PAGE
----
Dickens, Michael (2011) Small molecule inhibitors of Mdm2 E3 ubiquitin ligase activity. PhD thesis, University of Nottingham.
Half of cancers retain wild type p53 but have alterations in the pathways involved in p53 regulation. Murine double minute 2 (Mdm2) regulates p53 by acting as an E3 ubiquitin ligase, which tags p53 for degradation through the proteasome. A small molecule inhibitor, a 5-deazaflavin analogue, has previously been identified by high throughput screening to inhibit Mdm2 E3 ubiquitin ligase activity, thereby reactivating apoptotic function of p53 selectively in cancer cells.
Ninety 5-deazaflavin analogues have been synthesised by an optimized existing method and a novel method of synthesis, using the required 6-anilinouracil and 2-p-toluenesulfonyloxybenzaldehyde.The biological ability of the 5-deazaflavin analogues to act as inhibitors of Mdm2 E3 ubiquitin ligase activity to reactivate p53 has been ascertained. A new quantitative biological assay was developed, by scientists based at the Beatson Institute, for 5-deazaflavin compounds, showing excellent inhibition of Mdm2 E3 ubiquitin ligase activity on the previous qualitative biological assay, to yield IC50 data.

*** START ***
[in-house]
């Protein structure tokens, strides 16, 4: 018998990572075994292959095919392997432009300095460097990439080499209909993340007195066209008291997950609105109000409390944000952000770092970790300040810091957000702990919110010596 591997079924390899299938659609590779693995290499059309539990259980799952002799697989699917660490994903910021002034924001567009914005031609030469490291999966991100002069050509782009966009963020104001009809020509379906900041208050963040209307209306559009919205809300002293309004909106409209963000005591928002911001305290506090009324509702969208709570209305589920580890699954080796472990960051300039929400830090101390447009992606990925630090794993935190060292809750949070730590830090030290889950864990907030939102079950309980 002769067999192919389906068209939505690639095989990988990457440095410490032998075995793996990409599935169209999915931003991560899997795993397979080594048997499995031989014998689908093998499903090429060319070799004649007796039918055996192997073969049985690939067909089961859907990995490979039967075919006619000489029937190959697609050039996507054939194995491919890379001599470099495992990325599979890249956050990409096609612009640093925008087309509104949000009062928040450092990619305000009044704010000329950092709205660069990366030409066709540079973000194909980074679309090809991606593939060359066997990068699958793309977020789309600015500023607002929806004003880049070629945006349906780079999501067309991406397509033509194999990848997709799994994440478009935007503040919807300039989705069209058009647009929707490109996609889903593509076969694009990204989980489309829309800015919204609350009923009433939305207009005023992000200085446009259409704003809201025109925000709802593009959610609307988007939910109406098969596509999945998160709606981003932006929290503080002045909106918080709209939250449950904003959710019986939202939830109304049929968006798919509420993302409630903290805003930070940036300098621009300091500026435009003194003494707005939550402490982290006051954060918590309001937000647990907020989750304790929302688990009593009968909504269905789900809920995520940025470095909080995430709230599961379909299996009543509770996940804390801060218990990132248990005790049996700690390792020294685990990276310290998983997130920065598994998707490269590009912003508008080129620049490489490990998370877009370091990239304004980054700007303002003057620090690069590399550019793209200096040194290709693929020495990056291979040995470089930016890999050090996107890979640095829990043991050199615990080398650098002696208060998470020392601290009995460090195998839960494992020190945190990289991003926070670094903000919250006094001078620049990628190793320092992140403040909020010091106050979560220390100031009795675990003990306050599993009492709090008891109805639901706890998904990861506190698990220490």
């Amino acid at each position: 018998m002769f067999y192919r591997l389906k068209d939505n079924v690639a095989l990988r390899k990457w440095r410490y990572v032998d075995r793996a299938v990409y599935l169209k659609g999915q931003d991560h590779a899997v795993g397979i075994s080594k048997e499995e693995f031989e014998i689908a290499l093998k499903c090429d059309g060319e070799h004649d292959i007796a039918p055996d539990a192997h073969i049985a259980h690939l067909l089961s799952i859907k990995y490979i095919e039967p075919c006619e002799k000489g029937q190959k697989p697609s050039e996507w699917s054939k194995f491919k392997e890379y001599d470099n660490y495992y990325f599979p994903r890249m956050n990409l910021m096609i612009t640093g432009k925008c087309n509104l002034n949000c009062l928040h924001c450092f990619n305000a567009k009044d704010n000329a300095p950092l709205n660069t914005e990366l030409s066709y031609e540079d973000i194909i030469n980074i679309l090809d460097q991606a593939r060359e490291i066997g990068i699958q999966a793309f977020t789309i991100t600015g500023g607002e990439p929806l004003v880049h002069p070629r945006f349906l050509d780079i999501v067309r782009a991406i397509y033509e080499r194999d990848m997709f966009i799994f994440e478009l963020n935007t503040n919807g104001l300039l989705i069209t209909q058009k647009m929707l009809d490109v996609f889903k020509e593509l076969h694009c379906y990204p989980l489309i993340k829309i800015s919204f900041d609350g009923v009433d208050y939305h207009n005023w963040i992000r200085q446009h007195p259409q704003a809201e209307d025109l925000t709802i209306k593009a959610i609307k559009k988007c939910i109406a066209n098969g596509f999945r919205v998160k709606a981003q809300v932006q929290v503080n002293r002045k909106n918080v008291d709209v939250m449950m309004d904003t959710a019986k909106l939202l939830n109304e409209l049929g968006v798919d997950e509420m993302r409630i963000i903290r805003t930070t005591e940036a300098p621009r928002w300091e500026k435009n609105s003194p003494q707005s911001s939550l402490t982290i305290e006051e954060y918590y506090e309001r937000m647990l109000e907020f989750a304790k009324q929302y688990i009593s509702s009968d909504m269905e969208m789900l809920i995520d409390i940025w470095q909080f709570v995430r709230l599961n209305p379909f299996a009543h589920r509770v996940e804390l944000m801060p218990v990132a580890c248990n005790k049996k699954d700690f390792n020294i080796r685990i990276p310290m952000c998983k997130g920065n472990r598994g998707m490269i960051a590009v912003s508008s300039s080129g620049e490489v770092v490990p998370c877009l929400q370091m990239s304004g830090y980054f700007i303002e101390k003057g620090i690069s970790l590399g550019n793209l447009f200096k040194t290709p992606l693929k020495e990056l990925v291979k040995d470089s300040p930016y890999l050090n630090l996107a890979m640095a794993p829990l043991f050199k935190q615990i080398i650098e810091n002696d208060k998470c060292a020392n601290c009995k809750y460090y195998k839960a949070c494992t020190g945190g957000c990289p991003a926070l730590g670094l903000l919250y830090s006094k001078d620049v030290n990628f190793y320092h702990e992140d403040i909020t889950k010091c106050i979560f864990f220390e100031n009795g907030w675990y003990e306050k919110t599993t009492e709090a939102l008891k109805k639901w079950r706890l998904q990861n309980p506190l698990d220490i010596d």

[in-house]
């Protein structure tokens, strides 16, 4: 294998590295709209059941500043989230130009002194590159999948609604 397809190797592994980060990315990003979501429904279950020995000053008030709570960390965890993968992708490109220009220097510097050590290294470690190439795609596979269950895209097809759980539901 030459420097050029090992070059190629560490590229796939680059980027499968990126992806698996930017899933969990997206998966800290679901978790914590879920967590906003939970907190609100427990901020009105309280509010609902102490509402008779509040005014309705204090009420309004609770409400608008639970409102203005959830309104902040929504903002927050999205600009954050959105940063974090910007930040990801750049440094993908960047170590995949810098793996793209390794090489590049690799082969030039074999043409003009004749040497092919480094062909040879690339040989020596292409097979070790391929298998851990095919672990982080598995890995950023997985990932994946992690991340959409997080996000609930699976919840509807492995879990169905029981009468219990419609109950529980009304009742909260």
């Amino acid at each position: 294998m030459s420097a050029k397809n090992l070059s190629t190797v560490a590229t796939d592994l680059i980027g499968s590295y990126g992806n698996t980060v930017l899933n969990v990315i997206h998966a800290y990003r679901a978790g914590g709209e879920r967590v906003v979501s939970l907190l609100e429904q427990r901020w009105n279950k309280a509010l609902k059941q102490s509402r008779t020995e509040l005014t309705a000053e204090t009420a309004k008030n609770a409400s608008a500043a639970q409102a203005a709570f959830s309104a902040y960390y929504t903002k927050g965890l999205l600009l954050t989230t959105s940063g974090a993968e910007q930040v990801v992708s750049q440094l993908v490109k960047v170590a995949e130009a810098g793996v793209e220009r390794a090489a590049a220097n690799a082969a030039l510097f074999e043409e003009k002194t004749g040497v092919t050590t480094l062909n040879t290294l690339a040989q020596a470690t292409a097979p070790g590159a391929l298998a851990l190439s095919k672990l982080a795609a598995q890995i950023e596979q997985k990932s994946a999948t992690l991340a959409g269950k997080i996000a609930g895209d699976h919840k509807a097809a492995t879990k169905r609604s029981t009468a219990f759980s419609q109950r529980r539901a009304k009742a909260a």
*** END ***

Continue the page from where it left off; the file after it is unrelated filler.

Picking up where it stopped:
The biological results have established a clear and logical structure-activity relationship comprising of an electron-withdrawing hydrophobic substituent at the nine position and the N10 phenyl being a prerequisite for activity as a Mdm2 inhibitor. Also meta substitution of the N10 phenyl improves activity against Mdm2 E3 ubiquitin ligase activity. Hit optimization has occurred with 10-(3-chlorophenyl)-9-trifluoromethyl-5-deazaflavin being thirty times more active than the previous identified hit compound, 10-(4-chlorophenyl)-7-nitro-5-deazaflavin.
Using the X-ray crystal structure of the Mdm2/MdmX heterodimer, an improved understanding of how Mdm2 acts as an E3 ubiquitin ligase is described and used to form a hypothesis of how 5-deazaflavin analogues function as inhibitors of Mdm2.
The work suggests the principle that small molecular weight compounds can inhibit E3 ubiquitin ligases as a possible anti-cancer therapy, and provide the foundation and framework for additional studies and investigation in a new and developing field of medicinal chemistry.
|Item Type:||Thesis (PhD)|
|Faculties/Schools:||UK Campuses > Faculty of Science > School of Pharmacy|
|Deposited By:||Mr Michael Dickens|
|Deposited On:||13 Oct 2011 11:39|
|Last Modified:||13 Oct 2011 11:39|
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